LAKE MARY, Fla., May 29, 2012 /PRNewswire/ -- Doctor Victor Tamashiro, a long-time pediatrician in Mission Hills, California, is a big advocate of new technology to help his young patients. For years, he has stayed updated on the newest innovations in vision screening with the hope of finding the latest technology that will help accurately identify vision problems.
Dr. Tamashiro had been using the standard tool for screening his patients, the Snellen eye chart. However, when he found out about the revolutionary Spot vision screener, he quickly purchased one and incorporated it into his practice.
"Technology is definitely here to help the delivery of medicine and I am very happy that I found Spot to assist me in the medical area that has bothered me for some time," said Dr. Tamashiro, who has operated his pediatric practice for more than 22 years in Mission Hills. "I was trying to find an accurate approach to identifying vision problems, which would help my patients."
Spot is a handheld, portable, wireless, WiFi enabled vision screener that looks like a camera and has an incredibly quick capture time of one second or less, which makes screening efficient in a physician's office, especially with pre-verbal and young children.
"I had a patient who had mild strabismus that had not been identified before," said Dr. Tamashiro, who performed his residency at Cincinnati Children's Hospital Medical Center followed by a year at Miami Children's Hospital. "Spot picked up gaze disturbance and we referred him to an ophthalmologist for a more thorough examination. That's how they found the strabismus."
Summer is the time of year when Doctor Tamashiro will place a number of new patients into the screening process for the first time.
"Their parents bring them in for their annual physical as they prepare for school and now we are able to quickly run them through a vision screening with Spot," said Dr. Tamashiro, who has trained every member of his office staff, including the receptionist, to use the Spot vision screener. "When using the Snellen chart, we were unable to screen children who were four years of age or under. Now with Spot, we can accurately identify vision issues as early as 6 months of age. Spot definitely helps us provide a better service for the patients. And it speeds up the process as well."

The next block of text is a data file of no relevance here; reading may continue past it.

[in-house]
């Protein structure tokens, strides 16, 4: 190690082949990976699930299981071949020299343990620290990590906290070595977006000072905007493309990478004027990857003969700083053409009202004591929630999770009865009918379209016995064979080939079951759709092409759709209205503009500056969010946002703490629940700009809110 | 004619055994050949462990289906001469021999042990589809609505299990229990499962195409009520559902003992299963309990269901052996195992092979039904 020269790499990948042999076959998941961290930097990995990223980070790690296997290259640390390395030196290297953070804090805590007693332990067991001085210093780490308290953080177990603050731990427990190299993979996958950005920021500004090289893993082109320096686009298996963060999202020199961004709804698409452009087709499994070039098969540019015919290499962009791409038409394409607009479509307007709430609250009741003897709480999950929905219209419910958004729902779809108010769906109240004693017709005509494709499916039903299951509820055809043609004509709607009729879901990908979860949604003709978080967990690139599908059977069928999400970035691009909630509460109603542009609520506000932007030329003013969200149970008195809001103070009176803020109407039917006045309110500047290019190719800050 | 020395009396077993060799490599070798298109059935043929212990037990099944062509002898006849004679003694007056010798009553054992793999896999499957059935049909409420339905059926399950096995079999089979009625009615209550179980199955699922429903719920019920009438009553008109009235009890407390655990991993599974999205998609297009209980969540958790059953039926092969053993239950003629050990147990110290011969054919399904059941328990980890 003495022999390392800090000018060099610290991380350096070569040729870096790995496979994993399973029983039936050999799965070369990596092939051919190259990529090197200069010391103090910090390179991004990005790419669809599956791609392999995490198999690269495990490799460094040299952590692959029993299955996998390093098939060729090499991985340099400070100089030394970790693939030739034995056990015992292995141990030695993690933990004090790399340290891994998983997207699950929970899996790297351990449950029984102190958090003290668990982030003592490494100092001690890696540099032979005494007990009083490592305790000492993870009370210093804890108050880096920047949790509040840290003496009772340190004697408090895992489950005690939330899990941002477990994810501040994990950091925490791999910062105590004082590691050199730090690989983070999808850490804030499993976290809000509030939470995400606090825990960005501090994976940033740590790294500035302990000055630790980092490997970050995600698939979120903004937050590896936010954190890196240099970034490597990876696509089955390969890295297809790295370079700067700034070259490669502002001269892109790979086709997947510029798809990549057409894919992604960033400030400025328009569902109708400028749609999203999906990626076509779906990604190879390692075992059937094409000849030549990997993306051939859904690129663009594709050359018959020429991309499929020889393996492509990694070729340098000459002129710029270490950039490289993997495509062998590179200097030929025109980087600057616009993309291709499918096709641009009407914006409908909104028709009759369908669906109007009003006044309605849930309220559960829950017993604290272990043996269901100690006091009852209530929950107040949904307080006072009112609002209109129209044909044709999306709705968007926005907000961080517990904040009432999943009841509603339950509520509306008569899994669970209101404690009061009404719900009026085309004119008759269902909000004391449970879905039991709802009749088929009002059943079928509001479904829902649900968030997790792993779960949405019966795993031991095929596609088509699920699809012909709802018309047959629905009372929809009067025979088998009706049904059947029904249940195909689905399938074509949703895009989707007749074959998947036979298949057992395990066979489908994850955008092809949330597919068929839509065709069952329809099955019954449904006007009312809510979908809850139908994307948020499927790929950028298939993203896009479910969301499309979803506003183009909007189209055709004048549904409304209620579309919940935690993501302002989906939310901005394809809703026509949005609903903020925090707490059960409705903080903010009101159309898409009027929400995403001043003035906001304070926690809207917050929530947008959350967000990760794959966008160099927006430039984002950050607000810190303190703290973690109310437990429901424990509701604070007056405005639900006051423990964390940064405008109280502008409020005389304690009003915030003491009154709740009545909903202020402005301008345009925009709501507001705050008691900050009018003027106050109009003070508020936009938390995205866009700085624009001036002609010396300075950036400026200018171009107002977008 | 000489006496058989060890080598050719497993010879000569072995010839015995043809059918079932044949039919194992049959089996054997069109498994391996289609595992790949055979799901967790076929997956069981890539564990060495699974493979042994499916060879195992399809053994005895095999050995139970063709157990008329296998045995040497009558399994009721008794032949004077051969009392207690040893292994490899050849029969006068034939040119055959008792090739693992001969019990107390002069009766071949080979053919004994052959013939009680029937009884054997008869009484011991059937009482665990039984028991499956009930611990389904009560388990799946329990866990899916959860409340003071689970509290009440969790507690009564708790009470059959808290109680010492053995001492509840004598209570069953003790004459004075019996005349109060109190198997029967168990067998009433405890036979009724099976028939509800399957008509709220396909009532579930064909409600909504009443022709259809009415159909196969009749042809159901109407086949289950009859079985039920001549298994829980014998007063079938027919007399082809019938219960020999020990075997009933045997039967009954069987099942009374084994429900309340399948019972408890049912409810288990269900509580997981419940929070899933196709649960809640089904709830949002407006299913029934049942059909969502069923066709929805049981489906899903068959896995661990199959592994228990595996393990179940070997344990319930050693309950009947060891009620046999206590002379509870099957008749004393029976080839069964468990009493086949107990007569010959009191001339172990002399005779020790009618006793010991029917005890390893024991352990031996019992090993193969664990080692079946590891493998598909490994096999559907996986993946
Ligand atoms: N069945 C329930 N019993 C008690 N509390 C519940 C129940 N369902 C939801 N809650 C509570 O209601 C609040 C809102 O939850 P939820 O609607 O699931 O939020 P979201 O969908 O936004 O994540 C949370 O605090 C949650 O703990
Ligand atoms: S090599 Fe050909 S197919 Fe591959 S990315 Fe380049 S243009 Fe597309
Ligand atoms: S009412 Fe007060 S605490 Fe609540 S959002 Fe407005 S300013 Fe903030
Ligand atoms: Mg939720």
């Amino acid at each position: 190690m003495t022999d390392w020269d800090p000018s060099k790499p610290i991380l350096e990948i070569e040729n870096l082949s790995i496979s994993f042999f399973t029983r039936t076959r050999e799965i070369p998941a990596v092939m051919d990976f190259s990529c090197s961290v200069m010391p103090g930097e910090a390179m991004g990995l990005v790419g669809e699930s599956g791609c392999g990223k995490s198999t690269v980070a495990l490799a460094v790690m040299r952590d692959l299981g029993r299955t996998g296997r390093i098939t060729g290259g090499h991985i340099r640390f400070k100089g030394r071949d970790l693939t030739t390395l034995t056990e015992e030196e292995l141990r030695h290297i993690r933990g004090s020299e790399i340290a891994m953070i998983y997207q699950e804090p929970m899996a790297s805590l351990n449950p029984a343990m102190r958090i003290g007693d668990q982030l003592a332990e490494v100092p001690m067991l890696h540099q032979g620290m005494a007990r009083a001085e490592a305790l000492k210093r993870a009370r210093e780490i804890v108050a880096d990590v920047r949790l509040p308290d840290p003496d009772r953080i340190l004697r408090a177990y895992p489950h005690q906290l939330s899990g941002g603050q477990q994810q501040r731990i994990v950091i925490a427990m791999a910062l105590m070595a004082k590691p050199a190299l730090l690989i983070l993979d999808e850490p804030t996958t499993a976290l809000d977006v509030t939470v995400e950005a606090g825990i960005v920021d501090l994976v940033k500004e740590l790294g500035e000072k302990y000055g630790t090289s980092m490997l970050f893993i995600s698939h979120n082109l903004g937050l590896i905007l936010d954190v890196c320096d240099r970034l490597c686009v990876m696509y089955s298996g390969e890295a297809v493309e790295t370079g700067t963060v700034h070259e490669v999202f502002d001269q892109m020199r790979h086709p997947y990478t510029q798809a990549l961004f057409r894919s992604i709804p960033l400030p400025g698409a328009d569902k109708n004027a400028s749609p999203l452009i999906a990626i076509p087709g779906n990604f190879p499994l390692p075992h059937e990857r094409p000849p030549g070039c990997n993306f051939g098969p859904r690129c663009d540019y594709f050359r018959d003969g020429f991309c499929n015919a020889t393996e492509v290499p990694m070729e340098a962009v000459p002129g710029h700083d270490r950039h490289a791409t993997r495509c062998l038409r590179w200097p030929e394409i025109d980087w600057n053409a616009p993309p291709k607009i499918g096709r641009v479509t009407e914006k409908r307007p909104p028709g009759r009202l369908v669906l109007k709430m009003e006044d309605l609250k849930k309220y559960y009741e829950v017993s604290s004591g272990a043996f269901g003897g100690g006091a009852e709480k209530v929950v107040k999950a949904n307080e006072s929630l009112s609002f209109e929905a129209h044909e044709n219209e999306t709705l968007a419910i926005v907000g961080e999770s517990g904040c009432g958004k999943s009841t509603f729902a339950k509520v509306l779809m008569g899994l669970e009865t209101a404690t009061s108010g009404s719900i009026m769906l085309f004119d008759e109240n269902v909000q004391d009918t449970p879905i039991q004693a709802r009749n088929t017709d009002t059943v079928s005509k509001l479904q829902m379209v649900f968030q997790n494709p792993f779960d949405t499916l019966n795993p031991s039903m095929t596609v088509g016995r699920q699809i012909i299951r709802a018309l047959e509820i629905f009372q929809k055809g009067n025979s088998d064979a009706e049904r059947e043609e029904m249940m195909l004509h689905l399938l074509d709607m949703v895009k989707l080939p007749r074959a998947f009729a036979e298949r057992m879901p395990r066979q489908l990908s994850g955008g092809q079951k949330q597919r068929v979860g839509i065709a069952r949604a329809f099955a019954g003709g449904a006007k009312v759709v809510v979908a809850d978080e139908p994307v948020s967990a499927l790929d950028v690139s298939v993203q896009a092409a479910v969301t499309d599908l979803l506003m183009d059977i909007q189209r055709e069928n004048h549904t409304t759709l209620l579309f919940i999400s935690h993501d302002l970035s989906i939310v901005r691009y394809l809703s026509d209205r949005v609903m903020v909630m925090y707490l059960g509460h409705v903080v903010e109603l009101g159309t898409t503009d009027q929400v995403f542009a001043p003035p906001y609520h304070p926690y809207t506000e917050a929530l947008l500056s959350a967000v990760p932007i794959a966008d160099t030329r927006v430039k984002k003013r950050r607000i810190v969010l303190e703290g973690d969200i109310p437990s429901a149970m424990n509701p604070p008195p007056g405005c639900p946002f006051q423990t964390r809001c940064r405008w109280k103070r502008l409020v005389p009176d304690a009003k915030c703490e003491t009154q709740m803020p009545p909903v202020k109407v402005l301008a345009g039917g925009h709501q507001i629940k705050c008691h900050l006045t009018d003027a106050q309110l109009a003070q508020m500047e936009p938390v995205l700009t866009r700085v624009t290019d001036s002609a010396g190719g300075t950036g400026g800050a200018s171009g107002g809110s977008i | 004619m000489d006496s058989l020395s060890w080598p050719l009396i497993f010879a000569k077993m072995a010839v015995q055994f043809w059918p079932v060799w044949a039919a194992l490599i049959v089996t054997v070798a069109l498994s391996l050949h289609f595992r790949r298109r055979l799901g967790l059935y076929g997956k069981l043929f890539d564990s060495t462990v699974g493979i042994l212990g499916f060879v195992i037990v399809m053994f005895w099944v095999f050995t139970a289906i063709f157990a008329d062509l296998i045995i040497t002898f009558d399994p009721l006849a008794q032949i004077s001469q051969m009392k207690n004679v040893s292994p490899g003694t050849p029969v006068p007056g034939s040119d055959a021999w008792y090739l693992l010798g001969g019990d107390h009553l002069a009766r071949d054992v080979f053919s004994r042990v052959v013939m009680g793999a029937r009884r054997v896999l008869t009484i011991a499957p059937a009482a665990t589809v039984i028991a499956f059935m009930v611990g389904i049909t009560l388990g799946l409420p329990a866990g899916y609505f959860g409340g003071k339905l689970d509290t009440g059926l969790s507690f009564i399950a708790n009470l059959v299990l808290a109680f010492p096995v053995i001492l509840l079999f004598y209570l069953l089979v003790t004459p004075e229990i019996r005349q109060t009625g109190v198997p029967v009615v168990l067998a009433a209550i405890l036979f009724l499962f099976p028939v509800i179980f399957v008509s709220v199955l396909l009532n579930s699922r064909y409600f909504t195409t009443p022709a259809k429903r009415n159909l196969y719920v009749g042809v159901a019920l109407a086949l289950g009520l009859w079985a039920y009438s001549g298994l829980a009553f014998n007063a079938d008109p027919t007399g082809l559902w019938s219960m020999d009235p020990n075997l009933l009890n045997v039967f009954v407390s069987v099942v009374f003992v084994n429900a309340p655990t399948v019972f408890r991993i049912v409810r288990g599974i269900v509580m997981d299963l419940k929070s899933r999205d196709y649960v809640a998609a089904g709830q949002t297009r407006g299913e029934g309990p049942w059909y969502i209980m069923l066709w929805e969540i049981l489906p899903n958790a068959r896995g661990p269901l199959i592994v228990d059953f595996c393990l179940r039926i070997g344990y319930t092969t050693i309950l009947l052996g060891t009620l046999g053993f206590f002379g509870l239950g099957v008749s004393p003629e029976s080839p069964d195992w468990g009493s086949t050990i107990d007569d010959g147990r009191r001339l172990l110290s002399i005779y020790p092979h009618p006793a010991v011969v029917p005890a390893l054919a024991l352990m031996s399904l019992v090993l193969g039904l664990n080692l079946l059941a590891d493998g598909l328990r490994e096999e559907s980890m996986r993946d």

The youngest patient tested was nine months old with the entire vision screening process performed in only a few minutes.
"So many parents have expressed their appreciation for this new vision testing," said Dr. Tamashiro. "I don't know if they understood or grasped the great value of this technology. First time parents don't really understand how difficult it is to test with the Snellen chart. In the end, they are just grateful for the accurate screening and so am I."
PediaVision, inventor of the Spot vision screener, is dedicated to solving the critical health issue of undiagnosed vision problems and transforming the lives of thousands of children each day. A child with an undetected or untreated vision problem is more likely to develop social or emotional problems. Thus, a child's vision problems can affect not only their own learning, but that of their peers. Automated and objective vision screening empowers organizations in public health and private medicine to ensure children have the opportunity to reach their full potential.
Supported by ophthalmologists, optometrists, scientists and leading technology innovators, the Spot vision screener is breakthrough technology and represents what vision screening should be. For more information, including how to order Spot, please visit www.pediavision.com.
 2010 Charles E. Basch, Teachers College, Columbia University. A Research Initiative of the Campaign for Educational Equity Teachers College, Columbia University.